"If you are scorned by others and are about to drop into hell because of evil karma from your previous life, then because you are scorned by others, the evil karma of your previous life will be extinguished."
We sat last night with this koan. Prior to our sitting, one of the sangha members of WiG told me "I almost didn't come tonight because of this koan." That's how you know its going to be a fun evening.
After we sat, walked and had tea, we experimented with this koan, and in making it personal.
The group was asked to take a moment and find someone in their hearts that they scorned, disdained, disliked and looked down on. It could be a person, a group, a party, a business. When everyone one had located that, the new time keeper (Thanks Toby), rang the bell, and the group was asked to scorn them, and in their scorning to notice the subtleties of the action, to notice how it made them feel, what was at the source. They were asked to notice what was driving the scorn and what it dreamed to accomplish. Afterwards we all went around and shared what we had noticed.
People noticed that they had trouble scorning. That though they knew that they scorned and treated people with opprobrium and disdain, that when invited to let them have it, they found themselves conditioned to stop doing it, thus it only happened in the background. Others noticed how it made them feel powerful and held the other party at a distance, mitigating fear that they would be harmed. Others noticed how they piled on, and drew from other quarters for support in their scorning.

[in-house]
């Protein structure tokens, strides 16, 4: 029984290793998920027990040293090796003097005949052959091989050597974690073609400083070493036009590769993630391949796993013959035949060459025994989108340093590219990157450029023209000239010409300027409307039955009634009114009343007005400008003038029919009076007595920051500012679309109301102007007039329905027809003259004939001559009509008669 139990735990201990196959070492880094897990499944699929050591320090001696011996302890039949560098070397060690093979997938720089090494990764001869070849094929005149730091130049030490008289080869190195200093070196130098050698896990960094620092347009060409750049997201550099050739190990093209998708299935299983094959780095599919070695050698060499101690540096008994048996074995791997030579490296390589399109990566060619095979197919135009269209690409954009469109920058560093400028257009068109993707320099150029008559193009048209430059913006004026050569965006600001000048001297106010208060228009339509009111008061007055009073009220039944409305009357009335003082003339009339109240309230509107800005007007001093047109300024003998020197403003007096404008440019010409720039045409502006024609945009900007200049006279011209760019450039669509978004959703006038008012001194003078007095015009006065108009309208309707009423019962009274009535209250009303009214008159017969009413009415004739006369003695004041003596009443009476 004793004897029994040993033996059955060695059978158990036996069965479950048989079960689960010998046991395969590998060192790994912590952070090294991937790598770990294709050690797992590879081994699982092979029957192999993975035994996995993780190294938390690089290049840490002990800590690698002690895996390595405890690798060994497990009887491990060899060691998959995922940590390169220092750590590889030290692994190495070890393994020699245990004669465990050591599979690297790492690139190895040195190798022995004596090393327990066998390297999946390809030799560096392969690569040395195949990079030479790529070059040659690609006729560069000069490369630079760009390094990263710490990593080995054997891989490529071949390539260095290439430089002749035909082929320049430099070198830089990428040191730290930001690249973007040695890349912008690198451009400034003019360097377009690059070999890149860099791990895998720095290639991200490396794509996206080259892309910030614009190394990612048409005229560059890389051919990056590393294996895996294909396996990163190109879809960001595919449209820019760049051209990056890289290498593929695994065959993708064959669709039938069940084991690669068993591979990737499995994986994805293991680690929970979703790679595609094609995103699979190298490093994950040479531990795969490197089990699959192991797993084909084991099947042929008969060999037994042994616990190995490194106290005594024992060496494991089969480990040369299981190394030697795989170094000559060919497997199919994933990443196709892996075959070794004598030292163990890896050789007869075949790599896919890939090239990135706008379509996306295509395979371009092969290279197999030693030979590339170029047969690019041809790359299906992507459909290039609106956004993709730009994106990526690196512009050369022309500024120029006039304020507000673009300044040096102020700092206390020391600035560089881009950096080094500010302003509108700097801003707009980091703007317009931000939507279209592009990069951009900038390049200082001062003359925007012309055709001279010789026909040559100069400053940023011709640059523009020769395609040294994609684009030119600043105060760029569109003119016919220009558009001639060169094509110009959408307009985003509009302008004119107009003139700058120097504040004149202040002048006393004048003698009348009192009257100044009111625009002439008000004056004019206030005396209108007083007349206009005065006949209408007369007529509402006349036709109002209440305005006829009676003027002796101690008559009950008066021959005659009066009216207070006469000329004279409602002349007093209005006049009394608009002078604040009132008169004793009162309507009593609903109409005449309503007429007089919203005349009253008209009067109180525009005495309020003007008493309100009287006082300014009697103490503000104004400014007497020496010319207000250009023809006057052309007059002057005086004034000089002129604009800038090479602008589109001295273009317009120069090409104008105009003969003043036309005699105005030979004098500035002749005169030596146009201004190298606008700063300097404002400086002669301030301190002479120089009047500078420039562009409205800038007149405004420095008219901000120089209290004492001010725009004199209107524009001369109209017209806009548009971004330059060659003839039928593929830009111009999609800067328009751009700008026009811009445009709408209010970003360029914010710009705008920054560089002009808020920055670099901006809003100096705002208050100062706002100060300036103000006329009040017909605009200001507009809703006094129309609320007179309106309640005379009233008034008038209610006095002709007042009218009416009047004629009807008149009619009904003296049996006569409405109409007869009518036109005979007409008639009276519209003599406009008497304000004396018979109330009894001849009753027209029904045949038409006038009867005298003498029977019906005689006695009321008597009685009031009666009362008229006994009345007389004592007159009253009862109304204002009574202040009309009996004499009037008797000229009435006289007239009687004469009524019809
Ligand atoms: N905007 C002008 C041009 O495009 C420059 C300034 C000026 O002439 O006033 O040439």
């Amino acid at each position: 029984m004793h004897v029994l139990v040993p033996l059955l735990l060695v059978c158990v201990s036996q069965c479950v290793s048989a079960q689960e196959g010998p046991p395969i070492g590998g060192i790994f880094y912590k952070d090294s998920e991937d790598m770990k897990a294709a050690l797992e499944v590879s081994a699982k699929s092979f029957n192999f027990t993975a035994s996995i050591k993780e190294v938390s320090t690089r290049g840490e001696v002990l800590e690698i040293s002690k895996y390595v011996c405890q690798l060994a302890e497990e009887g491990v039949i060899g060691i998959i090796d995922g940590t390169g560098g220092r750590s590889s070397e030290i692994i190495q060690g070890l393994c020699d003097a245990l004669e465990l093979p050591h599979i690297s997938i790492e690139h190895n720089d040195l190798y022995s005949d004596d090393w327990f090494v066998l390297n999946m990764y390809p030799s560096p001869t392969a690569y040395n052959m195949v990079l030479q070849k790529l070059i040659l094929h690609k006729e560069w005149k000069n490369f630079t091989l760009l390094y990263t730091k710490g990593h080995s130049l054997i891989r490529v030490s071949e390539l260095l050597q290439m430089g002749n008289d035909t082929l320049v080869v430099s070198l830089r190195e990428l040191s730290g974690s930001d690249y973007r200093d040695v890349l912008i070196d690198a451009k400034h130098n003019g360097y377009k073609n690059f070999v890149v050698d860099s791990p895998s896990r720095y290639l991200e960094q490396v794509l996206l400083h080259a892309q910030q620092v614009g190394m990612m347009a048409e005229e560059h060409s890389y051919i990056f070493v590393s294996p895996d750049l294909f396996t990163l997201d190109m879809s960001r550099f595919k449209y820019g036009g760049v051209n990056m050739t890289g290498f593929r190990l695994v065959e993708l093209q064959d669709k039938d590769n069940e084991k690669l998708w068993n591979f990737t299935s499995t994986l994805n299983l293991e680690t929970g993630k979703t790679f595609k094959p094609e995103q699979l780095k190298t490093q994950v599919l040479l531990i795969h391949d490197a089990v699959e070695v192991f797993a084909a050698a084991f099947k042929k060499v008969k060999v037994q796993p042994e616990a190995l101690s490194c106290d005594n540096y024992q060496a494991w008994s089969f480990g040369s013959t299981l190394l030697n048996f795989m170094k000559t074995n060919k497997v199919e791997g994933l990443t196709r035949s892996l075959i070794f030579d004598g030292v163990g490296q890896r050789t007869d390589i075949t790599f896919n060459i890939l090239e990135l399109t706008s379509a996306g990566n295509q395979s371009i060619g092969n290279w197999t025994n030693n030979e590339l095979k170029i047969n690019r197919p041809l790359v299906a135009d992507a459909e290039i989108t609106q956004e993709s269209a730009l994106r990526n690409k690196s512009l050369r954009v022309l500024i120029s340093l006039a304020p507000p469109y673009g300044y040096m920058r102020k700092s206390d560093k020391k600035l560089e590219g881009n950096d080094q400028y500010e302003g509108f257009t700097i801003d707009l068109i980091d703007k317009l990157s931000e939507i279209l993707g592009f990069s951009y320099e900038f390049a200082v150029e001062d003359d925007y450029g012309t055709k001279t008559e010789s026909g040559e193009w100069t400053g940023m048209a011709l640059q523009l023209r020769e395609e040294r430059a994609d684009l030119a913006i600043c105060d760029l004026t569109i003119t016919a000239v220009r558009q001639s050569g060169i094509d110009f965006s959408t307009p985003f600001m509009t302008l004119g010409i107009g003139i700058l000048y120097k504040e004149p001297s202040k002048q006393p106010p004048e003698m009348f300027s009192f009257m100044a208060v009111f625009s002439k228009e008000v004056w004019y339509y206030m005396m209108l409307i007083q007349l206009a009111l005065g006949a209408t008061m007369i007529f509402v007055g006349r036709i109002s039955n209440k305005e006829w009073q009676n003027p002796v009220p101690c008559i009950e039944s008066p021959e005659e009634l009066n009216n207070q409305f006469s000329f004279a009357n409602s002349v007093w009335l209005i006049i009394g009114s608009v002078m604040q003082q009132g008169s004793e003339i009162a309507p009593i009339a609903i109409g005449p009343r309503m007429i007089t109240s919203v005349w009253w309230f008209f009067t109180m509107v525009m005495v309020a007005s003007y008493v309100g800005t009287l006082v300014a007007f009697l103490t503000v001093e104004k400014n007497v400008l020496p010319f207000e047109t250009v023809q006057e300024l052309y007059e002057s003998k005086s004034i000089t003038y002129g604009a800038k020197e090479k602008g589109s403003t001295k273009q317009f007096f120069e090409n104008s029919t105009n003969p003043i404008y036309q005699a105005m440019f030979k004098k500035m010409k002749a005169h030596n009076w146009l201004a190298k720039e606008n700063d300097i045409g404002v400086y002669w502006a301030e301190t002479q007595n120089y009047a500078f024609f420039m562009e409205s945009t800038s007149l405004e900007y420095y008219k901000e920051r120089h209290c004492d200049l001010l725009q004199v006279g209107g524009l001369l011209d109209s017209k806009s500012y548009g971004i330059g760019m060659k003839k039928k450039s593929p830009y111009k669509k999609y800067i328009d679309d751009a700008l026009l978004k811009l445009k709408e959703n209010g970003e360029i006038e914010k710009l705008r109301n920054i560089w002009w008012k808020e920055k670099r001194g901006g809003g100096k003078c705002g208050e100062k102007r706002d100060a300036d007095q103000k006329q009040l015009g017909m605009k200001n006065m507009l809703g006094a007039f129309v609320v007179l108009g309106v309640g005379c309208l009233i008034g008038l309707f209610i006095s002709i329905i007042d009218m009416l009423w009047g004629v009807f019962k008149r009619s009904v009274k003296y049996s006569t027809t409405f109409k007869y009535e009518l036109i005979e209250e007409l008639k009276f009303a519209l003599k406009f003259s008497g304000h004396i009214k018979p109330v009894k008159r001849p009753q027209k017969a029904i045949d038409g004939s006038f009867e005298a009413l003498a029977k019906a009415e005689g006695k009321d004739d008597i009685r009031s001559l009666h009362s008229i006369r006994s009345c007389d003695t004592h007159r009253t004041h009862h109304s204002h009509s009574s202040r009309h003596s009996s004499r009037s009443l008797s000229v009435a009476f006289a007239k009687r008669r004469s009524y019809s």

After we had gone around, we sat again, briefly, this time holding a time or an instance when were were scorned, whether by a lover, a friend, a family member, a group, or any other source. We were asked to locate that scorn and where its energy came from. Where the fear was, and where the pain was, and then just notice what happened when we invited that in and let it be ok. One person noted that he initially didn't think he was scorned and then realized how maybe he was pushing away acknowledging the scorning.
People noticed that when they secretly believed, or didn't want to believe, that the scorn was well deserved, they got defensive, sad, or crushed. When they felt the scorn was misapplied, it rolled right off and did not affect them in a personal way. People noticed that they felt badly for the scorner. Others noticed becoming defensive, and wanting to answer the silent charges. Another noticed how mad he got and then realized how strange that was that he held onto this need to be seen a perfect, flawless and without detractors. He wondered where that notion had come from.
It was a lively conversation. We will continue it next week.
“A Course on Koans” is the delusion-riddled work of Chris Kufu (“Wind in the Void”) Wilson, who began practicing Zen in 1967. He regards Taizan Maezumi, Robert Aitken, and David Weinstein as his root teachers. Each of them pecked at his shell until he “completed” the never-ending koan curriculum of the Harada-Yasutani lineage.
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